• Hosting two inbound delegations from Chile and Mexico in June and May 2014, including the research arm from Mexico's National Water Commission, Comisión Nacional del Agua and key influencers and irrigators from Chile's sixth region, which is known as the nation's “food bowl”.
  • Leading a delegation of 23 infrastructure companies in November 2012 to Chile and Brazil.

Agribusiness

Latin America has the largest reserves of arable land in the world and undoubtedly holds many opportunities relevant to Victorian agribusiness, particularly in the areas of agricultural research, technology, production and education.

Chile, Brazil, Colombia, Peru and Mexico are all major agricultural producers in their own right. Many of the Latin American countries are members of the Cairns Group in Australia and as such, are working with Australia to achieve greater trade liberalisation in agriculture and the abolishment of agricultural export subsidies.

Victorian Government support

The Victorian Government supports a broad range of targeted in-market activities through its Access and Trade Mission programs.

The Victorian Government undertakes its trade activities in the region through its Victorian Government Business Office (VGBO) in San Francisco, which provides intelligence and support to Victorian companies wishing to export to Latin America.

Additionally, the Victorian Government announced in 2014 that it will establish a VGBO in South America, which will provide further in-market support to those interested in exporting to this region.

Doing business in Latin America

Latin American culture (whilst not homogeneous across the region) is similar to Australian culture in a number of ways. Australian firms doing business in the region often point to the common penchant for sport, barbecues, and other outdoor pursuits. The Judeo-Christian values system forms the basis of both societies and in this way, Australia has a great deal in common with Latin America.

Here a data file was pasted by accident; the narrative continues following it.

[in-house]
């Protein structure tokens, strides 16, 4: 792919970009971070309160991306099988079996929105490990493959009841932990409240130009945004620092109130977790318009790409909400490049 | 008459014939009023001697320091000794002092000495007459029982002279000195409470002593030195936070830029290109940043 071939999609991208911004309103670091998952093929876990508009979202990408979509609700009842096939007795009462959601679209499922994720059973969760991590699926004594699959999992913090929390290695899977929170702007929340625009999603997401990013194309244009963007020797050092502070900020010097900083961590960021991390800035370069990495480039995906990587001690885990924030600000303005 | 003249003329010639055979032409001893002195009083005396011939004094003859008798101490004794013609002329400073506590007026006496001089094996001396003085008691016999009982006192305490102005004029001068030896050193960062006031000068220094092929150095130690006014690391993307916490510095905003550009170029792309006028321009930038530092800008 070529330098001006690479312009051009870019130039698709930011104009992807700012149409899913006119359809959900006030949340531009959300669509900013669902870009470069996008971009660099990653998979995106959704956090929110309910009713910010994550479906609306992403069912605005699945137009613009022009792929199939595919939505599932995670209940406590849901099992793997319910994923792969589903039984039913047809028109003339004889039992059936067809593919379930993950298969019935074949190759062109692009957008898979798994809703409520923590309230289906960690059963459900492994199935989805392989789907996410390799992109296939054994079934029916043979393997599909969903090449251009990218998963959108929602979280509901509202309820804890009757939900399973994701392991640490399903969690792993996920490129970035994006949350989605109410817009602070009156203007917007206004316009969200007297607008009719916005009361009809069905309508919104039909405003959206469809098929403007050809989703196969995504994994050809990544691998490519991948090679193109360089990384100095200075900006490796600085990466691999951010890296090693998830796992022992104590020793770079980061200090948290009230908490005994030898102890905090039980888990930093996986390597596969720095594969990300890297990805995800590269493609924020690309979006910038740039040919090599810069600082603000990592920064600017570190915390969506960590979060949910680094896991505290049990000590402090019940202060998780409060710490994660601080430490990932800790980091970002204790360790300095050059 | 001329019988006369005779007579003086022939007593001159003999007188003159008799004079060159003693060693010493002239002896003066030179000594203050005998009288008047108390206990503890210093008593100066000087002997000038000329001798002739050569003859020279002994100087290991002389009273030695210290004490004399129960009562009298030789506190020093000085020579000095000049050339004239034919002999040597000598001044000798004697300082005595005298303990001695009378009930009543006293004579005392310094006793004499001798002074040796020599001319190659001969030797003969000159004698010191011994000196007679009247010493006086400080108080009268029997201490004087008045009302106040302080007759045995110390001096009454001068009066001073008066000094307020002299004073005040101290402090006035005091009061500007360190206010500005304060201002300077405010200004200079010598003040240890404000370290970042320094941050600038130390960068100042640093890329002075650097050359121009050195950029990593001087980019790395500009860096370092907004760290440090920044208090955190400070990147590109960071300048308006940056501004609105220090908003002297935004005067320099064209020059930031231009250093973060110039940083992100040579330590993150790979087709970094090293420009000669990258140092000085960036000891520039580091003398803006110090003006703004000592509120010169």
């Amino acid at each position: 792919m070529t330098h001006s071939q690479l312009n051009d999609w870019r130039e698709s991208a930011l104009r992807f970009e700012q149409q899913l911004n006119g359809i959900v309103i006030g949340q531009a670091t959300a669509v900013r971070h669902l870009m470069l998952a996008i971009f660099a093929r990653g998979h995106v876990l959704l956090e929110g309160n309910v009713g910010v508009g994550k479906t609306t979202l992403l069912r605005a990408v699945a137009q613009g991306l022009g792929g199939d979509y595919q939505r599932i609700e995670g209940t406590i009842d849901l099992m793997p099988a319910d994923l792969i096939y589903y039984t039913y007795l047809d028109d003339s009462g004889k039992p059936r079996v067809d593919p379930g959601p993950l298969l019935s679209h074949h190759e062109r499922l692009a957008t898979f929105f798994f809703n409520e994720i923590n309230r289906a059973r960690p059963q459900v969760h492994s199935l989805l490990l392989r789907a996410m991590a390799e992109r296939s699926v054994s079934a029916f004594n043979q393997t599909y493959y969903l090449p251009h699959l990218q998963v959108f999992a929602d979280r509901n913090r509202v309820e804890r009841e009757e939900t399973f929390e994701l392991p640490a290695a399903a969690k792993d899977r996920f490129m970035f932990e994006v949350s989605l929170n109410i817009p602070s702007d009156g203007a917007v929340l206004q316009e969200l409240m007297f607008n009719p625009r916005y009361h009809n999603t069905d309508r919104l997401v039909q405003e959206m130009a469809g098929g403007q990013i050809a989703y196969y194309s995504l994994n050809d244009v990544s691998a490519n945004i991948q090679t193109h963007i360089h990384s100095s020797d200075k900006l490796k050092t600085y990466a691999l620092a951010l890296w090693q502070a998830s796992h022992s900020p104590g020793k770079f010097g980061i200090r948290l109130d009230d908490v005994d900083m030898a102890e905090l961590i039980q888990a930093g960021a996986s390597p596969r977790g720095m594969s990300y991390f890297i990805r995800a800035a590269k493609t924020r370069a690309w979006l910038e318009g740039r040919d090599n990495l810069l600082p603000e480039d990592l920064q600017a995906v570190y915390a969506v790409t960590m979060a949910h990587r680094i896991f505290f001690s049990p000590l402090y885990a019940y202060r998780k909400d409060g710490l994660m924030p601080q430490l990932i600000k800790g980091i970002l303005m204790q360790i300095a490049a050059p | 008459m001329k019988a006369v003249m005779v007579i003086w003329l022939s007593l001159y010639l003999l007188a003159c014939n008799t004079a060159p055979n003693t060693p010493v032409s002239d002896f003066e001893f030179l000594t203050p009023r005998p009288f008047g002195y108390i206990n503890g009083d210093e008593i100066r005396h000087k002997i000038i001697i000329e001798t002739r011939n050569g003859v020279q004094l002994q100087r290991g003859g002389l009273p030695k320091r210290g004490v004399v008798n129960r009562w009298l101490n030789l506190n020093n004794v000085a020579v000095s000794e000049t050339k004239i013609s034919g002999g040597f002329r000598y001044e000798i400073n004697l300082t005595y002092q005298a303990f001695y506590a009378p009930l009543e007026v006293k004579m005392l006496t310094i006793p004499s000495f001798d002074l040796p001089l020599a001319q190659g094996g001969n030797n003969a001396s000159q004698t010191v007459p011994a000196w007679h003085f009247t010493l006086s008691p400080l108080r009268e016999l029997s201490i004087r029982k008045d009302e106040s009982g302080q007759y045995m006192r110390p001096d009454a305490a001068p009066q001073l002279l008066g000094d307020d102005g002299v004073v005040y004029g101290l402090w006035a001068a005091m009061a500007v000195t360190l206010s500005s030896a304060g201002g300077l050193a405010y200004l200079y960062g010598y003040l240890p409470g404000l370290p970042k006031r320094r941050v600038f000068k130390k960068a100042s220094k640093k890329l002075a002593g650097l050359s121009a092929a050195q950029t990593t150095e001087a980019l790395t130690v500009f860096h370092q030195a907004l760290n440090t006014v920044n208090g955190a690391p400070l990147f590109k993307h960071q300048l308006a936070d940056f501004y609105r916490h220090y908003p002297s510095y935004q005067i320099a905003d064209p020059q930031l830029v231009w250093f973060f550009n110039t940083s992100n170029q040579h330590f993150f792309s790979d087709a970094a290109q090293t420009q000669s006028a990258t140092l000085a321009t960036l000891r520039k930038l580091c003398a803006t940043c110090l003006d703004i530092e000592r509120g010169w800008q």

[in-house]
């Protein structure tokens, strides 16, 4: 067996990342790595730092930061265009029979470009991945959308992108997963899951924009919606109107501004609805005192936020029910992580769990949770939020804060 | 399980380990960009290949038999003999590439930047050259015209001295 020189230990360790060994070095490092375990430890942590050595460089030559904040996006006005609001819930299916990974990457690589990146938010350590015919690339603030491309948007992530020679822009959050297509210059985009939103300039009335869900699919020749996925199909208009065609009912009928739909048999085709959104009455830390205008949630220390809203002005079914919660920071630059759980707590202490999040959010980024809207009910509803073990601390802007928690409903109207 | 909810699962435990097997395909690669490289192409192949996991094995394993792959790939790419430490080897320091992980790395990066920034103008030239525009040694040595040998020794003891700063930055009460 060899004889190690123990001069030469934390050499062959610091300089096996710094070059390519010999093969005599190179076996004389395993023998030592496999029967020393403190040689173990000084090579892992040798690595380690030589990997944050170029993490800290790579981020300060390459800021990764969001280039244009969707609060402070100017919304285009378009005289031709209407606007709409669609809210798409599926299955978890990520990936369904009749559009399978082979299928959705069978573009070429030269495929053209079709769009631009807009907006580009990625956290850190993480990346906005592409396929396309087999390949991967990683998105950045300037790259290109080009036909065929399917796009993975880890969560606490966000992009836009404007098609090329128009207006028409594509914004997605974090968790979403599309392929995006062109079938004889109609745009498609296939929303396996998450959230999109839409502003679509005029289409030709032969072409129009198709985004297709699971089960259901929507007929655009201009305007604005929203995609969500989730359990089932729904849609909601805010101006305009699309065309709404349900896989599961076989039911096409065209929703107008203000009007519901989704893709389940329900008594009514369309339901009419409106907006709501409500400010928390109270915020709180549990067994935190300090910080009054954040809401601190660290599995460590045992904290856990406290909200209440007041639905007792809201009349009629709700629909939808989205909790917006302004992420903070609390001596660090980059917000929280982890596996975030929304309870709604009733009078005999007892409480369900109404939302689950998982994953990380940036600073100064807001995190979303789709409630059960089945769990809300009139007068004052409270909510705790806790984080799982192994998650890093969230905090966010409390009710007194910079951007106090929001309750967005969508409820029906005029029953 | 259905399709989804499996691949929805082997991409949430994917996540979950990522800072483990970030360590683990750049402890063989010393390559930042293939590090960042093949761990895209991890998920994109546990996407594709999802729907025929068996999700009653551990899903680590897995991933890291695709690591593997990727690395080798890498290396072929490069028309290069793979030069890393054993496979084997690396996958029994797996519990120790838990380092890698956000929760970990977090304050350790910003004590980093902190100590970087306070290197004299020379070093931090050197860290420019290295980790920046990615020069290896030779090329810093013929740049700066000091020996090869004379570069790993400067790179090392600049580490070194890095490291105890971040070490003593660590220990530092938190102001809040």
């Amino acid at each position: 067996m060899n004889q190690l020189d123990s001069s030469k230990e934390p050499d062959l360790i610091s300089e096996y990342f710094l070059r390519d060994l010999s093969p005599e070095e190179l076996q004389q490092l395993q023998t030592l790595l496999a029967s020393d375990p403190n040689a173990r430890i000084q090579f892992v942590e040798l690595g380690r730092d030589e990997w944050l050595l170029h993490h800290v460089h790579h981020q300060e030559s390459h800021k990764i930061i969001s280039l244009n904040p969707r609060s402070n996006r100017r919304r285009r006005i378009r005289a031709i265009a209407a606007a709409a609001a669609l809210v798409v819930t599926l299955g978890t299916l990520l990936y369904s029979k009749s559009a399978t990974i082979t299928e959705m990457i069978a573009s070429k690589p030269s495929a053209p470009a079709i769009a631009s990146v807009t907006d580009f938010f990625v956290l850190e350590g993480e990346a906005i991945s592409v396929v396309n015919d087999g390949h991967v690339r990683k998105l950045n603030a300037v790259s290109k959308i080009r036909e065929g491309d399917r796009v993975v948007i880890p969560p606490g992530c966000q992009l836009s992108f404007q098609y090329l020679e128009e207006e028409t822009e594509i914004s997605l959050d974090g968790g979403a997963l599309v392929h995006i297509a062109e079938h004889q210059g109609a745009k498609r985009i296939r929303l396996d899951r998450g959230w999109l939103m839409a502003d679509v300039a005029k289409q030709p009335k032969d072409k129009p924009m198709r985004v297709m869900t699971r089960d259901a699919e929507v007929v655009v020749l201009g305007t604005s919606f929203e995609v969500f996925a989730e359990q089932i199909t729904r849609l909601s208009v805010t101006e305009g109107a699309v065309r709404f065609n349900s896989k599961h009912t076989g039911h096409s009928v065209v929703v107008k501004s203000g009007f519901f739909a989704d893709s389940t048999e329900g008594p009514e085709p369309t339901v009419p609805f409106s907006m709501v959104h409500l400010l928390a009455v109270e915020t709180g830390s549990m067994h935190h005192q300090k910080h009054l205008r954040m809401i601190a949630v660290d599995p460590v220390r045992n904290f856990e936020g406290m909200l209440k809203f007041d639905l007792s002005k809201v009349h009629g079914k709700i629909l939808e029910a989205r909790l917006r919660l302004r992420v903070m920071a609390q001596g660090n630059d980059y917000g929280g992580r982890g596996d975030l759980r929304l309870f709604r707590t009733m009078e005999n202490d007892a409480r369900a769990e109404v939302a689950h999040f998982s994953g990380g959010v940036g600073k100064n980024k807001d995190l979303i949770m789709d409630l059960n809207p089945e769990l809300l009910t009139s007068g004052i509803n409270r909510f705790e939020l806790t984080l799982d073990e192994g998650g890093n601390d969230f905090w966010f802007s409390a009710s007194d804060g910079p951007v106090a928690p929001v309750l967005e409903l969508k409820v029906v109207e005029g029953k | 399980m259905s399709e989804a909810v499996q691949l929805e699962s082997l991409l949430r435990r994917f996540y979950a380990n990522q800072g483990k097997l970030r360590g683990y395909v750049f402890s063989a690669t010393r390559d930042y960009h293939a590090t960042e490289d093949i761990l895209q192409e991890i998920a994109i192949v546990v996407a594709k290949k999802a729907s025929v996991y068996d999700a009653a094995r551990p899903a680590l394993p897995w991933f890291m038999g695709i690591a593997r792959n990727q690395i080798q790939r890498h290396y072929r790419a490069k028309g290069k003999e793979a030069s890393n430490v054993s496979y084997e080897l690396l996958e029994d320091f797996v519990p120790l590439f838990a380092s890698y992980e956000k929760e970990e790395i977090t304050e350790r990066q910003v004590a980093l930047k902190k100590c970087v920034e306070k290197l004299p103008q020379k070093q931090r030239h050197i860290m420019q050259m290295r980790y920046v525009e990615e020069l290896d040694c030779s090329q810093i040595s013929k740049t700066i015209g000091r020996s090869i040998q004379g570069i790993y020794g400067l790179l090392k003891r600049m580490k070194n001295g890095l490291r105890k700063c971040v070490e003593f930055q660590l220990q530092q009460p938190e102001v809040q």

However, pointing out the cultural similarities does not detract from the important differences in business practices. One significant difference is the importance placed on ceremony, status and relationship building in Latin America.

Relationship building is a key aspect of doing business in Latin America. Developing long-term professional relationships requires patience and respect for local due process. Informal gatherings over lunch or dinner are an important part of the process. Australian firms sometimes struggle in this regard, because of their lack of language skills and the geographic distance that limits frequent trips to the region.

The basis of this need for relationship building is that it is not until trust is established, that progress can be made. Establishing trust is about minimising risk and applies as equally to locals as it does to foreigners. Trust is important in Latin American culture and must be established at both a personal and a corporate level. This can be difficult for new, unknown firms in the market.

Regulatory and legal environment

Taxes, tariffs and import regulations for foreign businesses vary widely across the Latin American region, depending on the product and the country.
Victorian companies wishing to do business in Latin America need to comply with local laws governing business activity in their chosen market and should seek professional legal advice to assist in this process.

Get in touch

For more information, contact George Di Scala, Director, Trade Engagement – Americas.